Every story has its own silence (Aglaja Veteranyi). What do the stories of our body remain silent about? After all, everything that happens to our bodies in the course of our lives leaves stories behind. Burns, bumps, reddenings, front teeth knocked out on a merry-go-around at the age of nine... Someone broke their left arm and screamed so loudly that the whole town rushed over. It was nice to be heard for the first time, wasn't it? One woman has hair on her nose, while the other has none on her head. Stress, they both say. Or also: bacteria, hormones, curse, coincidence, I-don't-know. Our body is a library of unwritten novels.
My grandfather had a crooked, lifeless index finger. Grandfather was a passionate storyteller and that is said to have been the reason for his deformity. Allegedly, in the 1950s, he was so enthusiastic about telling a story about a murdered kolkhoz chairman that he didn't notice the chaff cutter chopping off his finger along with the grass. My grandfather only interrupted himself when the finger rolled into the basket with nettles. He picked up the stub, wiped it off, placed it on the wound and wrapped his hand with a dirty handkerchief. He then calmly finished his statement to the KGB investigators who had just come to arrest him, explaining that it was not he who had killed the kolkhoz chairman, but the hares that had multiplied fiendishly in the surrounding woods.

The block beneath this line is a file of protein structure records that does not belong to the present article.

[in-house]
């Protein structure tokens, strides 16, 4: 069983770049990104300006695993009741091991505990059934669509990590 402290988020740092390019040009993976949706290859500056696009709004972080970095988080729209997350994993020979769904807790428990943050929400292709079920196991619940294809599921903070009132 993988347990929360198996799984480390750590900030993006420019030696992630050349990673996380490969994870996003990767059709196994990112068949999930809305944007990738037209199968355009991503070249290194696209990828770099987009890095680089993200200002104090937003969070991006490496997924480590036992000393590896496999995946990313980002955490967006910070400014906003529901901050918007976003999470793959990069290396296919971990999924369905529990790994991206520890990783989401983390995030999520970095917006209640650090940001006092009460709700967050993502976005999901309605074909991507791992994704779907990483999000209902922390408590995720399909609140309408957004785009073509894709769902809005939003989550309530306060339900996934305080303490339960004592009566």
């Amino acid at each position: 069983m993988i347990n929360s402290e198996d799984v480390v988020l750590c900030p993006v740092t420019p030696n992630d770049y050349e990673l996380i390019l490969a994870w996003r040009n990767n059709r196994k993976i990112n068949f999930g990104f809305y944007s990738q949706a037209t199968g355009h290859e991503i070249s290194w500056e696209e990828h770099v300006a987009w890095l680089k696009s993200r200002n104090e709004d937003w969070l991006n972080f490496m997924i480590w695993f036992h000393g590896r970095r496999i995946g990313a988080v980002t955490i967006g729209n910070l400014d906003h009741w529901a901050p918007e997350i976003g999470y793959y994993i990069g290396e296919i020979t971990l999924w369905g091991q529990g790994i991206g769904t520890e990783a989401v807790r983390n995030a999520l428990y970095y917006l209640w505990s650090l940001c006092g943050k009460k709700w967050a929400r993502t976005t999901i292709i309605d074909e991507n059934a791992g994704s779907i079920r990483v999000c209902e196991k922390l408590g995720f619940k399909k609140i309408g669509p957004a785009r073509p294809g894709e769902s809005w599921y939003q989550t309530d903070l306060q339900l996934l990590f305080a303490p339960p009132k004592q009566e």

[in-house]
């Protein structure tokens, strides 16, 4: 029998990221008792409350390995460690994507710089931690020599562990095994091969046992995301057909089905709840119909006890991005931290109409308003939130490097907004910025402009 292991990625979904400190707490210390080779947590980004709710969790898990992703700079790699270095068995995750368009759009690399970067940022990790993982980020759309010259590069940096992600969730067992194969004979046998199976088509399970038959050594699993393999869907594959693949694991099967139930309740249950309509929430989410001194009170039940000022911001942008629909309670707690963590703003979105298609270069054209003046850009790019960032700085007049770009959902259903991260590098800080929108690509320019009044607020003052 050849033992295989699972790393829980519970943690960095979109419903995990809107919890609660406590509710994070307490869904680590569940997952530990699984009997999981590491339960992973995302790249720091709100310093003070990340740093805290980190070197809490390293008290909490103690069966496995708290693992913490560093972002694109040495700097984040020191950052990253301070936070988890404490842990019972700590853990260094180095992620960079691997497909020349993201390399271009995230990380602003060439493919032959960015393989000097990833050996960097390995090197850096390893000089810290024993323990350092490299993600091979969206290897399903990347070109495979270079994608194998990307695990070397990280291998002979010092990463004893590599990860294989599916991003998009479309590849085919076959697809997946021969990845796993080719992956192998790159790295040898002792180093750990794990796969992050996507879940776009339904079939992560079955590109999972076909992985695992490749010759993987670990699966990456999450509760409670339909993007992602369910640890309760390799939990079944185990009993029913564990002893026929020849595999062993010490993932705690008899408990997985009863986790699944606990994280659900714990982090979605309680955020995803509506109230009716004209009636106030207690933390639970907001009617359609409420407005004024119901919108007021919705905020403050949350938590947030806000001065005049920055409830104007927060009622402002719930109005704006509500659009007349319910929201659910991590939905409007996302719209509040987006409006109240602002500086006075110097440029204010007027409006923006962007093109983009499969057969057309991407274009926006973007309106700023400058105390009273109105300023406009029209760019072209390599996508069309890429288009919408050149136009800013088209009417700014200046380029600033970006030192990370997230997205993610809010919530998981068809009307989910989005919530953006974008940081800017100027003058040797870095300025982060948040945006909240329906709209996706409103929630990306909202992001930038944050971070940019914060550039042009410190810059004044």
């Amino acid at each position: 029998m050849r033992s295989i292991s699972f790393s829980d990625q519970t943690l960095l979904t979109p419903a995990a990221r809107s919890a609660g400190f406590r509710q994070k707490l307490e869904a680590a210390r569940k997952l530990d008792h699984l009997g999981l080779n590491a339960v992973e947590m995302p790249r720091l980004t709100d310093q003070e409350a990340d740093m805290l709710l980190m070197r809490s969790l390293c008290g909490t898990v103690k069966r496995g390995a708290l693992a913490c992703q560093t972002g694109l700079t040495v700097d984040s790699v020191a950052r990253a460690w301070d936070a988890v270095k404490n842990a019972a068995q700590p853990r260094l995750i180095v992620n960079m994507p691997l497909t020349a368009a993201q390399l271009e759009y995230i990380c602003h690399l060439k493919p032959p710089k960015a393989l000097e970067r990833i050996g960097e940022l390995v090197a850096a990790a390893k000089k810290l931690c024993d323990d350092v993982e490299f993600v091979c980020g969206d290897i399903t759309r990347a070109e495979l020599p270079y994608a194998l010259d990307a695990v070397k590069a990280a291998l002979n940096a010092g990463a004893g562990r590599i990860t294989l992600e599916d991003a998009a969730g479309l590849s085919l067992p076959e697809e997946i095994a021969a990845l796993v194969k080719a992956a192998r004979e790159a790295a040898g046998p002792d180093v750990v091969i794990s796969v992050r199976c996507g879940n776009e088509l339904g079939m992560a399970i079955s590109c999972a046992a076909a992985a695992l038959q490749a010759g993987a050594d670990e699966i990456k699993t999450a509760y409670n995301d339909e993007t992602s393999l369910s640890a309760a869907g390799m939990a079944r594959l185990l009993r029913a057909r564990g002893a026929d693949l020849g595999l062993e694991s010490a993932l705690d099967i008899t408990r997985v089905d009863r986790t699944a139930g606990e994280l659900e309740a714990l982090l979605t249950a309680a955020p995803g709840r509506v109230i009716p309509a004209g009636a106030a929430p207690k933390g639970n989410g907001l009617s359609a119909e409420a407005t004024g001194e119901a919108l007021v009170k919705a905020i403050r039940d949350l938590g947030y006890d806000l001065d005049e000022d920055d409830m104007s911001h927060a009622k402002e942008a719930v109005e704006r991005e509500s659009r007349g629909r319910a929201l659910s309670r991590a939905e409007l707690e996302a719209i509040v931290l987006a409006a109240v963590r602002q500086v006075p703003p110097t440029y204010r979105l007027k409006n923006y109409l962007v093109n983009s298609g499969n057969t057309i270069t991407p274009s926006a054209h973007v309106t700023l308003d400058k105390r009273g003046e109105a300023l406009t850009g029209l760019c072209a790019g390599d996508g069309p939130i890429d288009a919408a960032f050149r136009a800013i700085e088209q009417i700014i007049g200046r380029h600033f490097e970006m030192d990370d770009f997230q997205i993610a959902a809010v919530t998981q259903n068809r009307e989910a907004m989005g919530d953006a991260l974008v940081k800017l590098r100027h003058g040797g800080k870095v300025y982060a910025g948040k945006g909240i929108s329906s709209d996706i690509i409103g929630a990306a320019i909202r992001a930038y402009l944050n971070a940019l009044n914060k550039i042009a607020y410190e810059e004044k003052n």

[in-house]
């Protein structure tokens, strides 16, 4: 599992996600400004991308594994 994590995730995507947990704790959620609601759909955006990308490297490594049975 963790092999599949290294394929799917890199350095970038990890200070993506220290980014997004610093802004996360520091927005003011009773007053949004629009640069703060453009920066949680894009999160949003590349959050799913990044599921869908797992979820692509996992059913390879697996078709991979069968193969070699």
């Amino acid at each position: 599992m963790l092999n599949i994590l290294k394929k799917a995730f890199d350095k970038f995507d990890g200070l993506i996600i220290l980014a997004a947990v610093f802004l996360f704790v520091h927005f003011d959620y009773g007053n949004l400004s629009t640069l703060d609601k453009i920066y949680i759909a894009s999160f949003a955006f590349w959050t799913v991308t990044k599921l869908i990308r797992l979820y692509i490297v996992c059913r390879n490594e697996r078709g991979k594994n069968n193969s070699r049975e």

After that, they left the wacky hick alone, while a few neighboring families were deported to Siberia in a few hours without trial.
I almost lost my index finger too. Inspired by the beauty of spin-drying, I put it in the centrifuge of our washing machine at the age of 6. Whether there is a connection between these two stories and the fingers is still unknown.
Translation: Kevin Behrens
was born in 1983 in Ivano-Frankivsk in the Ukraine, studied philology at the University of Ivano-Frankivsk and, after completing her studies, worked as a journalist in Kiev. Her collection of short stories, Neunprozentiger Haushaltsessig, was published in German in 2009, her novel Biografie eines zufälligen Wunders was published in 2013, Von Hasen und anderen Europäern in 2014, and her novel Blauwal der Erinnerung in 2019. In 2018, Tanja Maljartschuk received the Ingeborg Bachmann Prize. The author writes regular columns and lives in Vienna.